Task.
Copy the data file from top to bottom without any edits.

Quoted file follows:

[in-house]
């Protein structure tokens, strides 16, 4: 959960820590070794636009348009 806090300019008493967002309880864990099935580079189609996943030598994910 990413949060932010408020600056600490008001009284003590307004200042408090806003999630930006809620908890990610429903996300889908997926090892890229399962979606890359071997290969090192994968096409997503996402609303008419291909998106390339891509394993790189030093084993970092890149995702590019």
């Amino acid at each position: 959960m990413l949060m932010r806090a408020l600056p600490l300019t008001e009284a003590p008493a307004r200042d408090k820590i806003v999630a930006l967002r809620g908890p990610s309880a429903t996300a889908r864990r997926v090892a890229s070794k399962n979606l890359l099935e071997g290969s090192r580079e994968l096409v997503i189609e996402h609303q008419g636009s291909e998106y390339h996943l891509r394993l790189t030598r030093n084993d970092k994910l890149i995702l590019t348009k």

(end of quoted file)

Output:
[in-house]
């Protein structure tokens, strides 16, 4: 959960820590070794636009348009 806090300019008493967002309880864990099935580079189609996943030598994910 990413949060932010408020600056600490008001009284003590307004200042408090806003999630930006809620908890990610429903996300889908997926090892890229399962979606890359071997290969090192994968096409997503996402609303008419291909998106390339891509394993790189030093084993970092890149995702590019």
């Amino acid at each position: 959960m990413l949060m932010r806090a408020l600056p600490l300019t008001e009284a003590p008493a307004r200042d408090k820590i806003v999630a930006l967002r809620g908890p990610s309880a429903t996300a889908r864990r997926v090892a890229s070794k399962n979606l890359l099935e071997g290969s090192r580079e994968l096409v997503i189609e996402h609303q008419g636009s291909e998106y390339h996943l891509r394993l790189t030598r030093n084993d970092k994910l890149i995702l590019t348009k």